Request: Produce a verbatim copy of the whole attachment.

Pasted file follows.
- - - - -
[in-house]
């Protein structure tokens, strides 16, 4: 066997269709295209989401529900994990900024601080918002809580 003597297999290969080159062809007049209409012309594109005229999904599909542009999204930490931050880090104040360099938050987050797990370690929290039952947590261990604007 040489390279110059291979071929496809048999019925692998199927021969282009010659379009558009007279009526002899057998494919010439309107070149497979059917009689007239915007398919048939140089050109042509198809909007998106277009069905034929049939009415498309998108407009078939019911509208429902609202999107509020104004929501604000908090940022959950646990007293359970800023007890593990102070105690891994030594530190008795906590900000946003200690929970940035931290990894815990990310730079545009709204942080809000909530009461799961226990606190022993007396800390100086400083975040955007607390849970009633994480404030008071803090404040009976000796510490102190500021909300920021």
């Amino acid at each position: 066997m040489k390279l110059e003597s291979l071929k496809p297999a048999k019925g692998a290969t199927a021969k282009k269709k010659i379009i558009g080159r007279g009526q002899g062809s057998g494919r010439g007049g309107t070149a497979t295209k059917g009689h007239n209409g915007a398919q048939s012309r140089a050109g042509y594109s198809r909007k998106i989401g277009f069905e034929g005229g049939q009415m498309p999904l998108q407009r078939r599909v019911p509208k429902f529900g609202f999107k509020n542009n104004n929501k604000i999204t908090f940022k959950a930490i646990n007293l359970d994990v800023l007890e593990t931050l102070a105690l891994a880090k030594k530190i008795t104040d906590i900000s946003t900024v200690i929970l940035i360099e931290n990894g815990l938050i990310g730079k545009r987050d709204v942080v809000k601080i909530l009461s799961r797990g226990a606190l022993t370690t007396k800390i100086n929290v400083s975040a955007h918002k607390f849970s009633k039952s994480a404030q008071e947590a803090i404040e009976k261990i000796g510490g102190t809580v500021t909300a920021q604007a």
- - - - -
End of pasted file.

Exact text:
[in-house]
């Protein structure tokens, strides 16, 4: 066997269709295209989401529900994990900024601080918002809580 003597297999290969080159062809007049209409012309594109005229999904599909542009999204930490931050880090104040360099938050987050797990370690929290039952947590261990604007 040489390279110059291979071929496809048999019925692998199927021969282009010659379009558009007279009526002899057998494919010439309107070149497979059917009689007239915007398919048939140089050109042509198809909007998106277009069905034929049939009415498309998108407009078939019911509208429902609202999107509020104004929501604000908090940022959950646990007293359970800023007890593990102070105690891994030594530190008795906590900000946003200690929970940035931290990894815990990310730079545009709204942080809000909530009461799961226990606190022993007396800390100086400083975040955007607390849970009633994480404030008071803090404040009976000796510490102190500021909300920021």
């Amino acid at each position: 066997m040489k390279l110059e003597s291979l071929k496809p297999a048999k019925g692998a290969t199927a021969k282009k269709k010659i379009i558009g080159r007279g009526q002899g062809s057998g494919r010439g007049g309107t070149a497979t295209k059917g009689h007239n209409g915007a398919q048939s012309r140089a050109g042509y594109s198809r909007k998106i989401g277009f069905e034929g005229g049939q009415m498309p999904l998108q407009r078939r599909v019911p509208k429902f529900g609202f999107k509020n542009n104004n929501k604000i999204t908090f940022k959950a930490i646990n007293l359970d994990v800023l007890e593990t931050l102070a105690l891994a880090k030594k530190i008795t104040d906590i900000s946003t900024v200690i929970l940035i360099e931290n990894g815990l938050i990310g730079k545009r987050d709204v942080v809000k601080i909530l009461s799961r797990g226990a606190l022993t370690t007396k800390i100086n929290v400083s975040a955007h918002k607390f849970s009633k039952s994480a404030q008071e947590a803090i404040e009976k261990i000796g510490g102190t809580v500021t909300a920021q604007a």